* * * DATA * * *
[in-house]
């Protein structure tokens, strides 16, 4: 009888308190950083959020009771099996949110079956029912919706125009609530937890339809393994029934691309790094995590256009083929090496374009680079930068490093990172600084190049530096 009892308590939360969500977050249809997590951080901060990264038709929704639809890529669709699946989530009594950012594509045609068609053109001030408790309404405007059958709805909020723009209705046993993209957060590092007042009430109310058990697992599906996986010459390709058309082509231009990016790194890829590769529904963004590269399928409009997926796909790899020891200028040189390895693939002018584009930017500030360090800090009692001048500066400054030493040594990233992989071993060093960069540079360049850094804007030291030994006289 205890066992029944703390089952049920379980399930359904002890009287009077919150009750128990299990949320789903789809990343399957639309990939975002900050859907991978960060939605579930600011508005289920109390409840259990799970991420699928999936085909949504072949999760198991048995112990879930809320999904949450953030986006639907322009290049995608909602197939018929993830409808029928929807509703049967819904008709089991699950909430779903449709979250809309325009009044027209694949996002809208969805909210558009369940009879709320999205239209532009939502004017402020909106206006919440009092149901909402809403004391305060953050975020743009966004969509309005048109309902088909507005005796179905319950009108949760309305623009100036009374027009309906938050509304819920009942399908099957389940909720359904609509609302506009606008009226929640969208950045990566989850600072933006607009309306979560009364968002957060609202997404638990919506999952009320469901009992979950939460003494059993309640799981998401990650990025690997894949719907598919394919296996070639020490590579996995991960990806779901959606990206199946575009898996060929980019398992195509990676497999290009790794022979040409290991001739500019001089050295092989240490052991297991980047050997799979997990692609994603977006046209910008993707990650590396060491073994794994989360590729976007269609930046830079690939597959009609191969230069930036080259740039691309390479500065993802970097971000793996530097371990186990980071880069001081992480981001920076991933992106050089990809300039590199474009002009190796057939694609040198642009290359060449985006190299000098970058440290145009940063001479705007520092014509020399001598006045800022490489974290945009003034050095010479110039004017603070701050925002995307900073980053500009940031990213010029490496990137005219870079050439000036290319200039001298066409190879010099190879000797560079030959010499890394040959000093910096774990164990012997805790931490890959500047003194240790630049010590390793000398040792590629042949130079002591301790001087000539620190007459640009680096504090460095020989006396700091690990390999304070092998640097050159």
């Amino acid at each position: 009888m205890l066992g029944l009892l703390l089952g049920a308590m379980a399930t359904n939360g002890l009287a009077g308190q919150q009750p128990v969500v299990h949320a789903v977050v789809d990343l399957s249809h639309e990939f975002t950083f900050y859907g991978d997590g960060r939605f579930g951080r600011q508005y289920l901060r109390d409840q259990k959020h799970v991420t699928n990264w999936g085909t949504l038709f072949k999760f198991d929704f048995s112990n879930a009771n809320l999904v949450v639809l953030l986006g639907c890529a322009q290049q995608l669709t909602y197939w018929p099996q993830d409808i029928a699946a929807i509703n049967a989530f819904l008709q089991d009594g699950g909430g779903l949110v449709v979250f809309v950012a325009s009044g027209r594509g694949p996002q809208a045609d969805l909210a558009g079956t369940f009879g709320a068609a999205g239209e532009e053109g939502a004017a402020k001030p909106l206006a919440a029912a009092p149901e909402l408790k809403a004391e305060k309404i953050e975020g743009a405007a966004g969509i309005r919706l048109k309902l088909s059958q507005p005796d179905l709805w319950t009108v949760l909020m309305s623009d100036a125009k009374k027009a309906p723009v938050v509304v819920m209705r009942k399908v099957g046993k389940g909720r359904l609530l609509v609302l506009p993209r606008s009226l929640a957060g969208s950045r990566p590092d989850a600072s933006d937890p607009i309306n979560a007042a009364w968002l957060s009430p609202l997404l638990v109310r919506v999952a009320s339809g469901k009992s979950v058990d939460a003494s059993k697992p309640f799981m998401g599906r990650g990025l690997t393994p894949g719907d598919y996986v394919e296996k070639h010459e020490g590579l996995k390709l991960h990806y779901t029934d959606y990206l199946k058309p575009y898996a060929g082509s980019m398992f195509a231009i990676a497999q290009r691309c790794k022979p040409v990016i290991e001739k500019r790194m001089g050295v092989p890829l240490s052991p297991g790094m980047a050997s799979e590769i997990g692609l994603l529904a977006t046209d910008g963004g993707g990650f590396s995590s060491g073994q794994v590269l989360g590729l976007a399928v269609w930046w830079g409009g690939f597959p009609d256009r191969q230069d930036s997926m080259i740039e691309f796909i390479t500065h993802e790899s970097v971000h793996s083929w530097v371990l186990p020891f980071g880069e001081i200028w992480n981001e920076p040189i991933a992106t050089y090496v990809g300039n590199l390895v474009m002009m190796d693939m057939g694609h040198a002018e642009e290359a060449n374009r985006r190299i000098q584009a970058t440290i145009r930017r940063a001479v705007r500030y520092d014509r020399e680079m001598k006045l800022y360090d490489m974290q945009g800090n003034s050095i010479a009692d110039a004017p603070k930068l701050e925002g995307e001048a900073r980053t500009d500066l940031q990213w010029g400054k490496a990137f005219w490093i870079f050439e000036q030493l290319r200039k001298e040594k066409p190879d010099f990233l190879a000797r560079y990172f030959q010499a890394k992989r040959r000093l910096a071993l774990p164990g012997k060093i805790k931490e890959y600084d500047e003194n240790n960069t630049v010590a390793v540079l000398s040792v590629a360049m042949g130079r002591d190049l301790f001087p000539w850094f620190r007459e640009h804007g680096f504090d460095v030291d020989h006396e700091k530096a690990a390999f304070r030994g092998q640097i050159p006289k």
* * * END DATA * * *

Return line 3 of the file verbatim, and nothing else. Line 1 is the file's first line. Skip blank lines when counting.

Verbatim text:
């Amino acid at each position: 009888m205890l066992g029944l009892l703390l089952g049920a308590m379980a399930t359904n939360g002890l009287a009077g308190q919150q009750p128990v969500v299990h949320a789903v977050v789809d990343l399957s249809h639309e990939f975002t950083f900050y859907g991978d997590g960060r939605f579930g951080r600011q508005y289920l901060r109390d409840q259990k959020h799970v991420t699928n990264w999936g085909t949504l038709f072949k999760f198991d929704f048995s112990n879930a009771n809320l999904v949450v639809l953030l986006g639907c890529a322009q290049q995608l669709t909602y197939w018929p099996q993830d409808i029928a699946a929807i509703n049967a989530f819904l008709q089991d009594g699950g909430g779903l949110v449709v979250f809309v950012a325009s009044g027209r594509g694949p996002q809208a045609d969805l909210a558009g079956t369940f009879g709320a068609a999205g239209e532009e053109g939502a004017a402020k001030p909106l206006a919440a029912a009092p149901e909402l408790k809403a004391e305060k309404i953050e975020g743009a405007a966004g969509i309005r919706l048109k309902l088909s059958q507005p005796d179905l709805w319950t009108v949760l909020m309305s623009d100036a125009k009374k027009a309906p723009v938050v509304v819920m209705r009942k399908v099957g046993k389940g909720r359904l609530l609509v609302l506009p993209r606008s009226l929640a957060g969208s950045r990566p590092d989850a600072s933006d937890p607009i309306n979560a007042a009364w968002l957060s009430p609202l997404l638990v109310r919506v999952a009320s339809g469901k009992s979950v058990d939460a003494s059993k697992p309640f799981m998401g599906r990650g990025l690997t393994p894949g719907d598919y996986v394919e296996k070639h010459e020490g590579l996995k390709l991960h990806y779901t029934d959606y990206l199946k058309p575009y898996a060929g082509s980019m398992f195509a231009i990676a497999q290009r691309c790794k022979p040409v990016i290991e001739k500019r790194m001089g050295v092989p890829l240490s052991p297991g790094m980047a050997s799979e590769i997990g692609l994603l529904a977006t046209d910008g963004g993707g990650f590396s995590s060491g073994q794994v590269l989360g590729l976007a399928v269609w930046w830079g409009g690939f597959p009609d256009r191969q230069d930036s997926m080259i740039e691309f796909i390479t500065h993802e790899s970097v971000h793996s083929w530097v371990l186990p020891f980071g880069e001081i200028w992480n981001e920076p040189i991933a992106t050089y090496v990809g300039n590199l390895v474009m002009m190796d693939m057939g694609h040198a002018e642009e290359a060449n374009r985006r190299i000098q584009a970058t440290i145009r930017r940063a001479v705007r500030y520092d014509r020399e680079m001598k006045l800022y360090d490489m974290q945009g800090n003034s050095i010479a009692d110039a004017p603070k930068l701050e925002g995307e001048a900073r980053t500009d500066l940031q990213w010029g400054k490496a990137f005219w490093i870079f050439e000036q030493l290319r200039k001298e040594k066409p190879d010099f990233l190879a000797r560079y990172f030959q010499a890394k992989r040959r000093l910096a071993l774990p164990g012997k060093i805790k931490e890959y600084d500047e003194n240790n960069t630049v010590a390793v540079l000398s040792v590629a360049m042949g130079r002591d190049l301790f001087p000539w850094f620190r007459e640009h804007g680096f504090d460095v030291d020989h006396e700091k530096a690990a390999f304070r030994g092998q640097i050159p006289k």